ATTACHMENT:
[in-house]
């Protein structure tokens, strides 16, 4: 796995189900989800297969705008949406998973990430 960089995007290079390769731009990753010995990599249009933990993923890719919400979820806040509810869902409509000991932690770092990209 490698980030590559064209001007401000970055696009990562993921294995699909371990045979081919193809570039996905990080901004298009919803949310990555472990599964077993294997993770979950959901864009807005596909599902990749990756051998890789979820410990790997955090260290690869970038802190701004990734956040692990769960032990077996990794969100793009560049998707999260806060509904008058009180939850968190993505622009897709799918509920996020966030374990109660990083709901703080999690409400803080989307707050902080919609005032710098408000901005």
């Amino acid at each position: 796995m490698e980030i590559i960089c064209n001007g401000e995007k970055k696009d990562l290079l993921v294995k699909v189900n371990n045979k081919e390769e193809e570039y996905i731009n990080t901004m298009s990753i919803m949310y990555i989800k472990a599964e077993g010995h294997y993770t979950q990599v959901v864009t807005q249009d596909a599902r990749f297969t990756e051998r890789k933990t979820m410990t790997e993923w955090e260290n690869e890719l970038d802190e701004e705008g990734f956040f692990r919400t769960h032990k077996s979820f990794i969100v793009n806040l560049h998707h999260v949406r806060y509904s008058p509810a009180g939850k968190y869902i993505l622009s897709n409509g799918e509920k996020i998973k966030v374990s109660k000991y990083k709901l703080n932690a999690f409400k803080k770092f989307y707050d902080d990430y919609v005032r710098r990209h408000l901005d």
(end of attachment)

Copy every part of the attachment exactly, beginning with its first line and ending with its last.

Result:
[in-house]
């Protein structure tokens, strides 16, 4: 796995189900989800297969705008949406998973990430 960089995007290079390769731009990753010995990599249009933990993923890719919400979820806040509810869902409509000991932690770092990209 490698980030590559064209001007401000970055696009990562993921294995699909371990045979081919193809570039996905990080901004298009919803949310990555472990599964077993294997993770979950959901864009807005596909599902990749990756051998890789979820410990790997955090260290690869970038802190701004990734956040692990769960032990077996990794969100793009560049998707999260806060509904008058009180939850968190993505622009897709799918509920996020966030374990109660990083709901703080999690409400803080989307707050902080919609005032710098408000901005």
């Amino acid at each position: 796995m490698e980030i590559i960089c064209n001007g401000e995007k970055k696009d990562l290079l993921v294995k699909v189900n371990n045979k081919e390769e193809e570039y996905i731009n990080t901004m298009s990753i919803m949310y990555i989800k472990a599964e077993g010995h294997y993770t979950q990599v959901v864009t807005q249009d596909a599902r990749f297969t990756e051998r890789k933990t979820m410990t790997e993923w955090e260290n690869e890719l970038d802190e701004e705008g990734f956040f692990r919400t769960h032990k077996s979820f990794i969100v793009n806040l560049h998707h999260v949406r806060y509904s008058p509810a009180g939850k968190y869902i993505l622009s897709n409509g799918e509920k996020i998973k966030v374990s109660k000991y990083k709901l703080n932690a999690f409400k803080k770092f989307y707050d902080d990430y919609v005032r710098r990209h408000l901005d």